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Author: Subject: Anhydrous copper sulfate for drying and testing solvents
alchemizt
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[*] posted on 29-7-2022 at 18:11
Anhydrous copper sulfate for drying and testing solvents


I see that for 50% ethanol, adding white copper sulfate to it, the CuSO4 doesnt change colour until I heat the solvent to about 60C approx, then it starts to turn blue fast. Attempting to dry 96% ethanol in this way, I dont see much of a colour change. Even when heating, stirring, adding a little bit of water, it still does not hydrate much like it does in pure water of 50% ethanol. Can anyone who uses this method to test for water in solvents shed some light on this?
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Rainwater
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[*] posted on 30-7-2022 at 04:01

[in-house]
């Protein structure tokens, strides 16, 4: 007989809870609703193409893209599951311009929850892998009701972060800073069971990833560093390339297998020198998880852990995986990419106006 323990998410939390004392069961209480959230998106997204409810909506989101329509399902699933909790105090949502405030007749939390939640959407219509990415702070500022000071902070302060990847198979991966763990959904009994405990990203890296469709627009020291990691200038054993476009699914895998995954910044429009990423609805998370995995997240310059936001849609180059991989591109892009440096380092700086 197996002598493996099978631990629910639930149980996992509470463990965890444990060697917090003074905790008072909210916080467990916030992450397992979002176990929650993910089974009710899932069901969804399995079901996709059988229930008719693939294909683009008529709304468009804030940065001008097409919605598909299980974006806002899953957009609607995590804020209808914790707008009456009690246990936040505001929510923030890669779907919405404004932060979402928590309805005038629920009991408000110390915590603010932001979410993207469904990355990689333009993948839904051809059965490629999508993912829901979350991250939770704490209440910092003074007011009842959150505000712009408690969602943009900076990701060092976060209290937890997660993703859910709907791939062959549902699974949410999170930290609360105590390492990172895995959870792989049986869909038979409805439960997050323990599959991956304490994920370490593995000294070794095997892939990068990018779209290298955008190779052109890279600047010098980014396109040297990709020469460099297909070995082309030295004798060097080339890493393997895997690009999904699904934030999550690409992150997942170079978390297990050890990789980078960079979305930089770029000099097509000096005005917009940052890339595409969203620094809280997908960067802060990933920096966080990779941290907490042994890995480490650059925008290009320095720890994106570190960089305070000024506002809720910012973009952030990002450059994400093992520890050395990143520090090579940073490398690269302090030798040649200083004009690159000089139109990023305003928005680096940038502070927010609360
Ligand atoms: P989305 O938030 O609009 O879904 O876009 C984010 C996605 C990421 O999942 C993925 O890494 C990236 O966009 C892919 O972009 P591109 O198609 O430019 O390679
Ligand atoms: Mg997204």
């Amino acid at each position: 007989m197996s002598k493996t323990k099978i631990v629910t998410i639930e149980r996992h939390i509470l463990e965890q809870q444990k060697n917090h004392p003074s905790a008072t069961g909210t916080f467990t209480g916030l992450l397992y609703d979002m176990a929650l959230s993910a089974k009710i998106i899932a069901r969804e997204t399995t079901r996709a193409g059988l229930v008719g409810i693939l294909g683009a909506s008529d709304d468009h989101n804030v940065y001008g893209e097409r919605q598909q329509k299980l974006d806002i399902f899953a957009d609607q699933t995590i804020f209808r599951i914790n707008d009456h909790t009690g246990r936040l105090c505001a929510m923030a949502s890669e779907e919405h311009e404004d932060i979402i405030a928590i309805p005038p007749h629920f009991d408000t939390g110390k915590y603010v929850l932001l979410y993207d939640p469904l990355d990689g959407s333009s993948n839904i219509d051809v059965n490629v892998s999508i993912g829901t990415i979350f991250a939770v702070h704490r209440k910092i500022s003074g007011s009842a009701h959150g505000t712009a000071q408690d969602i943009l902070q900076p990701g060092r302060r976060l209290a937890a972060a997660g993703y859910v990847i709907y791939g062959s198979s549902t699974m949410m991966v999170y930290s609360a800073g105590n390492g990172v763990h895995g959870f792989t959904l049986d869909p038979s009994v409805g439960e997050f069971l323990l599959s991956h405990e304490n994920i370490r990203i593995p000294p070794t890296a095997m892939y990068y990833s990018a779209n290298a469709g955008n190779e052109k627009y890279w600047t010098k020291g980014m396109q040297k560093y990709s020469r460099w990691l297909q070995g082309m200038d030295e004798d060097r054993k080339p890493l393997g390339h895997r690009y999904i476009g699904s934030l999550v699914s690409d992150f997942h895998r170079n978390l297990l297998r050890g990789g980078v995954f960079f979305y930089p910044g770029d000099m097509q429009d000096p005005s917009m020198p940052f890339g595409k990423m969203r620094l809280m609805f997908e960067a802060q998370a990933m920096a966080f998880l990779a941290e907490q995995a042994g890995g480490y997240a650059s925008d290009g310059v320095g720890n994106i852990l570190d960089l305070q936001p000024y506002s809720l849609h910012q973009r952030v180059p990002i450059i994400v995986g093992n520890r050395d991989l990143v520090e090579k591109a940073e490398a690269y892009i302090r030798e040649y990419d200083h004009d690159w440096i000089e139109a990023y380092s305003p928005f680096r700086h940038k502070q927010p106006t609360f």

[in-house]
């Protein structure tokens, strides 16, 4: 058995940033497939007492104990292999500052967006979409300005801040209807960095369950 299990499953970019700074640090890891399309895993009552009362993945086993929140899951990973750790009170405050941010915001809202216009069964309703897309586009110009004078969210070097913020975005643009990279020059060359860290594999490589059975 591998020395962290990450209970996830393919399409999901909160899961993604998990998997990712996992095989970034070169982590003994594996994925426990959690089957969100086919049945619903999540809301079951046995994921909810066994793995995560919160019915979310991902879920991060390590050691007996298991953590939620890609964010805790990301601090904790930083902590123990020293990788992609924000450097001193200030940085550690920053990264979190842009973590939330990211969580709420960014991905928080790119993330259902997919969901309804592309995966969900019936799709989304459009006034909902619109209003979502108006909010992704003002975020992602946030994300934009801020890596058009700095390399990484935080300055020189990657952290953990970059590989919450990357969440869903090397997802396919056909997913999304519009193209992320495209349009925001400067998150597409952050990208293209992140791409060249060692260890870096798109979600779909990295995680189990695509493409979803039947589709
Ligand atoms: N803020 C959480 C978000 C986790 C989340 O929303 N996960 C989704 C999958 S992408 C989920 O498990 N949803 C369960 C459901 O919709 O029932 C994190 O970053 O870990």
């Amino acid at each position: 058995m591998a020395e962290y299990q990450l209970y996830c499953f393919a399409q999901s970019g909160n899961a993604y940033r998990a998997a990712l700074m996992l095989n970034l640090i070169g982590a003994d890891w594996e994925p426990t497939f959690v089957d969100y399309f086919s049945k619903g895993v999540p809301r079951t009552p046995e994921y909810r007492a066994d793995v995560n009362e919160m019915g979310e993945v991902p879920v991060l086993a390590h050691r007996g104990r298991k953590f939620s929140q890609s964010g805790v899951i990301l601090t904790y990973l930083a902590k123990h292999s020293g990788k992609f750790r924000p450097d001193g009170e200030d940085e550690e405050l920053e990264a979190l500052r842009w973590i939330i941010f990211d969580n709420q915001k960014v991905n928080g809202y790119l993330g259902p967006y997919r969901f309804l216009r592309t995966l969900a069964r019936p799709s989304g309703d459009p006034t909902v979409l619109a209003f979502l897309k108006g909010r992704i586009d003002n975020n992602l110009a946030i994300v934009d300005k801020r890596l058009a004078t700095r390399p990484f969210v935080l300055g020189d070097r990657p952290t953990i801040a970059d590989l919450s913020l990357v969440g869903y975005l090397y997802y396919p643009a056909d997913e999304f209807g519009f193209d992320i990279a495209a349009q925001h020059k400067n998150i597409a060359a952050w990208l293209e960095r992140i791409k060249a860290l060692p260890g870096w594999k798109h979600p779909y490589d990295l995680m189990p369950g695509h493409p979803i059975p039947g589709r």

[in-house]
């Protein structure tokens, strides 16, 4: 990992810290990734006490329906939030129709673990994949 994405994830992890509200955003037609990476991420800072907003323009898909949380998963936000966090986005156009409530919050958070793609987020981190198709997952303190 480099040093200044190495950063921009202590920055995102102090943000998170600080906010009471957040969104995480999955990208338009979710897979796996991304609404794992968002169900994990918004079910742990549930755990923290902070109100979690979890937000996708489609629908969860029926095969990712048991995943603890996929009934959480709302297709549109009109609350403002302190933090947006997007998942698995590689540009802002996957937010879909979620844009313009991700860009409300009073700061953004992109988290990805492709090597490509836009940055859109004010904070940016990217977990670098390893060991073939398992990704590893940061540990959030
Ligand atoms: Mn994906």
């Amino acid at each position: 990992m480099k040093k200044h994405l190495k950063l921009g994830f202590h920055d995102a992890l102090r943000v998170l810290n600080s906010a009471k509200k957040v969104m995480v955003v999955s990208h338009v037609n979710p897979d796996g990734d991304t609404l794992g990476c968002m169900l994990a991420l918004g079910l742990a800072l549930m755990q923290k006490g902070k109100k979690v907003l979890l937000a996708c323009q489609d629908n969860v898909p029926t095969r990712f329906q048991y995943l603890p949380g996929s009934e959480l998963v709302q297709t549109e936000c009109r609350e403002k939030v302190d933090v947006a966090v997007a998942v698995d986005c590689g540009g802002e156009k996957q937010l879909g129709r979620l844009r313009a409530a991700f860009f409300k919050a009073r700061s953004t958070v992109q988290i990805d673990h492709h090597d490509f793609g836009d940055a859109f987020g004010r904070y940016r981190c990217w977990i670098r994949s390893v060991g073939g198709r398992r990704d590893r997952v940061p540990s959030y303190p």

It takes time and stirring, the anhydrous form is not soluble in alcohol so its less soluble in a %50 mix than in pure water

The finer the salt has been ground up the more surface area and the faster the reaction takes place. The crystals have to rearrange themselves to fit the water molecules around them.


[Edited on 30-7-2022 by Rainwater]




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Tsjerk
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[*] posted on 30-7-2022 at 07:07


With some time given you can use CuSO4 to dry ethanol. Just know that no matter how long you dry, the ethanol will never become absolute. You can actually test ethanol being absolute as it will decolor hydrated CuSO4.

When you have absolute ethanol and add a small crystal of blue sulfate, it will turn the crystal white after 12 hours or so.

[Edited on 30-7-2022 by Tsjerk]
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